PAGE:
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Mark 1:14-15  •  Sermon  •  Submitted
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I love Mark, like I said a few weeks ago, Mark is like an excited little kid telling us the major things and leaving out the deets, he leaves out the details.
Notice that first line there “now after John was arrested”. Most of us would be like ‘hold up Mark, tell me what happened to John”. We be like those people on the freeway holding up the traffic when there is a wreck on the other side. We want to know the details! But all Mark gives us is that John was arrested, which also points to the message of John and ultimatly the message of Jesus is not a fan friendly message. This message will get you arrested, will cause persecution, will cause division.
We will, Mark gets back to the story of John in chapter 6. Right now Mark is trying to let you know there is something more important going on right now, The coronation and visitation of the king, i am not talking about Lebron James, I am talking about the king of kings, the Lord of Lords, the creator of all things, the sustainer of all things, I am talking about King Jesus.
He was crowned by the Father and anointed by the Spirit at his baptism. Jesus baptism was a momentous event, this was His coronation, the Spirit came into him and anointed the king. The Father has said this is my son in whom I am pleased.
Mark then lets us know that this new king is like no other king He has displayed for us his power over satan and sin through his victory at his temptation.
Then Mark hits the fast forward button and jumps to the preaching ministry of Jesus in Galilee. The ministry of Jesus and John overlapped for a time, there was about 6 months where John was ministering at the Jordan and Jesus was ministering in Judea, southern Israel. covers this time period. The cleansing of the temple, water into wine, Jesus’ discussion with Nicodemus, the Samaritan at the well. Mark fast forwards to when John was arrested and Jesus becomes the center of human history. What did John the Baptist say “He must increase and I must decrease”.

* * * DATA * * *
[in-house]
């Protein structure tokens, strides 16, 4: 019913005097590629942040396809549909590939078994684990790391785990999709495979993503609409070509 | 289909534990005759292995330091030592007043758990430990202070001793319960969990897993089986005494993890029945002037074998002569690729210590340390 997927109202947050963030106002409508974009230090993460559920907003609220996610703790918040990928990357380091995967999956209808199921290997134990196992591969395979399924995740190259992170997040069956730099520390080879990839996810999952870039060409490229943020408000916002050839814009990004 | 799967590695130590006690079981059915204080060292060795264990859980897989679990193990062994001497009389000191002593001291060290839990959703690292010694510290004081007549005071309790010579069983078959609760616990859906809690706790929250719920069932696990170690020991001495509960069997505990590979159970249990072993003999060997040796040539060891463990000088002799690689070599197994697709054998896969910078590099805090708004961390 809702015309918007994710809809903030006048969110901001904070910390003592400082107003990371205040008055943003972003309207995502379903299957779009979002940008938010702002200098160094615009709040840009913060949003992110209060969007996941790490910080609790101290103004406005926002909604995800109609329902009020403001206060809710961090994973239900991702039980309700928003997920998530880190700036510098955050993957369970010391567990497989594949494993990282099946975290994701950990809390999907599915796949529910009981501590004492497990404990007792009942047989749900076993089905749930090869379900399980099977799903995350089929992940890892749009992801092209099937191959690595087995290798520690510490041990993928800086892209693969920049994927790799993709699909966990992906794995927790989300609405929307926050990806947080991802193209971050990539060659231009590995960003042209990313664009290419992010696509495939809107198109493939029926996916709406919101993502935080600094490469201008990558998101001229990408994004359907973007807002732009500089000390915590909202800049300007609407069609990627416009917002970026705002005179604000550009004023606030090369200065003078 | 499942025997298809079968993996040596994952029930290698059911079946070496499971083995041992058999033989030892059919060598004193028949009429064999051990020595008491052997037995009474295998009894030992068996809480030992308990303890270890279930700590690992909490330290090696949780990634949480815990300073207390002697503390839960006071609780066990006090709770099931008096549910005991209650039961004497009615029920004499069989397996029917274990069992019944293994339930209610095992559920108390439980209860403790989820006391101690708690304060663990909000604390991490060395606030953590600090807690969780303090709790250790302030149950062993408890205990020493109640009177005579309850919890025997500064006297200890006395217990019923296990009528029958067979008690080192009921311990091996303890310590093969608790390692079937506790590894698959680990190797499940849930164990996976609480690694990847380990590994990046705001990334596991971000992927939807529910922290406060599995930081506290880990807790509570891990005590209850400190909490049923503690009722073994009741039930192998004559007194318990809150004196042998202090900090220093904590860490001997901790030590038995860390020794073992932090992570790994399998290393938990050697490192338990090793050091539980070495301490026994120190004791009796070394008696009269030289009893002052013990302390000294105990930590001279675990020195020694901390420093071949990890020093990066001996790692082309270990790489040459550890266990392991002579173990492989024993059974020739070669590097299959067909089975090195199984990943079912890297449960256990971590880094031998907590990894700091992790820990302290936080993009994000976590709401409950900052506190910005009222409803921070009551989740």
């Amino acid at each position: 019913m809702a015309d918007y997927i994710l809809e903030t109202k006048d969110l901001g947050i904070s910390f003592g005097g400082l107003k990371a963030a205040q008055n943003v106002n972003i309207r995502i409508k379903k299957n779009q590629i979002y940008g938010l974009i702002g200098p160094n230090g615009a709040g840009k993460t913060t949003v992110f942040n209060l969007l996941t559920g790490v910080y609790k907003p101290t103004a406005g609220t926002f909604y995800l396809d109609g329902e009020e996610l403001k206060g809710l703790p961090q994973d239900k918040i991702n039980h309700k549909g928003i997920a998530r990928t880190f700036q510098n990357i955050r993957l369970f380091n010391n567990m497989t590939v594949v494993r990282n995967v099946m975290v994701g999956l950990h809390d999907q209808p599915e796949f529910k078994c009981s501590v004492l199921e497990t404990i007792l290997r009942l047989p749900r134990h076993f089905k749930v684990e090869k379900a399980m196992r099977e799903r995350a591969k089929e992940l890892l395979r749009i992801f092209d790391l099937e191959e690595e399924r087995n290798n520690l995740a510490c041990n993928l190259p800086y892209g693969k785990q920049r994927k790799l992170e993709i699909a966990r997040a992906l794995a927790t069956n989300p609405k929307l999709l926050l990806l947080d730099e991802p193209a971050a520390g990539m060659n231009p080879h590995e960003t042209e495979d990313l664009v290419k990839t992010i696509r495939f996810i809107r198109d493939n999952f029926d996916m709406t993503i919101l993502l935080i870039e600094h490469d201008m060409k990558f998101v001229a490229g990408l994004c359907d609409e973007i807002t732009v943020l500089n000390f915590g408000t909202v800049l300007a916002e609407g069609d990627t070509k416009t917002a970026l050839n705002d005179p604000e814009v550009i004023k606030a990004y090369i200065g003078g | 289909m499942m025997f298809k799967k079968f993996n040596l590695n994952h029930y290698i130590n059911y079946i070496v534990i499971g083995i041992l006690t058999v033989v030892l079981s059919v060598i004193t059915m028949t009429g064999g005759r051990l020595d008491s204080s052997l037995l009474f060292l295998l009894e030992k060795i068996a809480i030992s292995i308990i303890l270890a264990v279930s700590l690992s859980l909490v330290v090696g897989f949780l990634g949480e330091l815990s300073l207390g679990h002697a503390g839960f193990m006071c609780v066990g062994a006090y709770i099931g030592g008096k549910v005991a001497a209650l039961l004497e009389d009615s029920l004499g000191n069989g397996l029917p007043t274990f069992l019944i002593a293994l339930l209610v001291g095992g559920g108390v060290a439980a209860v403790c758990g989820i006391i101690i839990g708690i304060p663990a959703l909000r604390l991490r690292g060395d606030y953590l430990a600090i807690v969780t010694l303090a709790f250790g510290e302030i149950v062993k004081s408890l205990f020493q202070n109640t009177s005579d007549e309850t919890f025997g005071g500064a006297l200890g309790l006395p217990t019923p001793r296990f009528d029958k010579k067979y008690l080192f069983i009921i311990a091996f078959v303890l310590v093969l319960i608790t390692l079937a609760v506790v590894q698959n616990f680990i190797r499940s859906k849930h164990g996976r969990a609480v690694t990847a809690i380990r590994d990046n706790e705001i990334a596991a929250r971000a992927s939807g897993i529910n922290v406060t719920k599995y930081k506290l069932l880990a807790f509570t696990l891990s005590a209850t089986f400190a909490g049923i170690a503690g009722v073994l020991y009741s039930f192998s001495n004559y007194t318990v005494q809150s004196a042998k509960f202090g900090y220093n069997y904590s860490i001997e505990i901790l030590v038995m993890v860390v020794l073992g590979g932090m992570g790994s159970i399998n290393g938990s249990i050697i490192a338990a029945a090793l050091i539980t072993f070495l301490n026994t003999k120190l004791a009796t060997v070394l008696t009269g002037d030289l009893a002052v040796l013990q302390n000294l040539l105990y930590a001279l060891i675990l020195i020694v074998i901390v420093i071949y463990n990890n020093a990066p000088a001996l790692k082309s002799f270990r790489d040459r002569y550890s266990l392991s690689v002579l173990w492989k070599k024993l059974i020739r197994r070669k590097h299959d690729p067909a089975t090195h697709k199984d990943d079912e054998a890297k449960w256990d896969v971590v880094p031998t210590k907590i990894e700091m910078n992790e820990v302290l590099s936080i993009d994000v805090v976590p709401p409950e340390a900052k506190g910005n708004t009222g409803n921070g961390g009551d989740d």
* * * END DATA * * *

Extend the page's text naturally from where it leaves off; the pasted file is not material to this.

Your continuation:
I. Proclaiming the Gospel of God

A. Jesus came proclaiming

1. to proclaim, herald, preach-to announce (herald) v. — to make known (important news) publicly and loudly (as if a herald).

a. Have you ever seen those movies set in time of royalty and the king has an important message so he sends someone with a scroll and he unrolls it at says “hear ye hear ye” or when your watching TV on a stormy day and all of the sudden “storm watch”.


b. These are examples of what Jesus was doing. Preaching, heralding some important, life altering news.

2. Jesus set the pattern for his followers. Why do we preach?

a. Jesus preached, as we will see very soon we see Jesus show his disciples how ministry should be done.

b. Then he will tell them now you go preach the same message. So we as followers of Christ preach the message of Christ.

c. God chose preaching to communicate the most important message in the world. 21 For since, in the wisdom of God, the world did not know God through wisdom, it pleased God through the folly of what we preach to save those who believe. 22 For Jews demand signs and Greeks seek wisdom, 23 but we preach Christ crucified, a stumbling block to Jews and folly to Gentiles, 24 but to those who are called, both Jews and Greeks, Christ the power of God and the wisdom of God. 25 For the foolishness of God is wiser than men, and the weakness of God is stronger than men.

to announce (herald) v. — to make known (important news) publicly and loudly (as if a herald).

B. The Gospel of God

1. What does Gospel mean?

a. Basic meaning is good news so when Mark says “the beginning of the gospel of Jesus Christ” he is saying this is the beginning or how the good news of Jesus started.

b. This term “gospel” also has a cultural meaning. For example the word bad has a basic meaning and a cultural meaning. When Jesus was using this word he wasn’t just saying hey I have some good news.

c. In the time of Christ this word gospel had a very specific meaning. A gospel was news of a history changing event, that changed everyone's situation, that everyone needed to respond to. For example there is a document in Greek that says “this is the beginning of the Gospel of Caesar Augustus.” It was sent out, heralds (preachers) were sent out every where to share this news. So what is the gospel, it is news of an earth shattering, history changing event that effects everyone. Rich, poor, young, old, all races.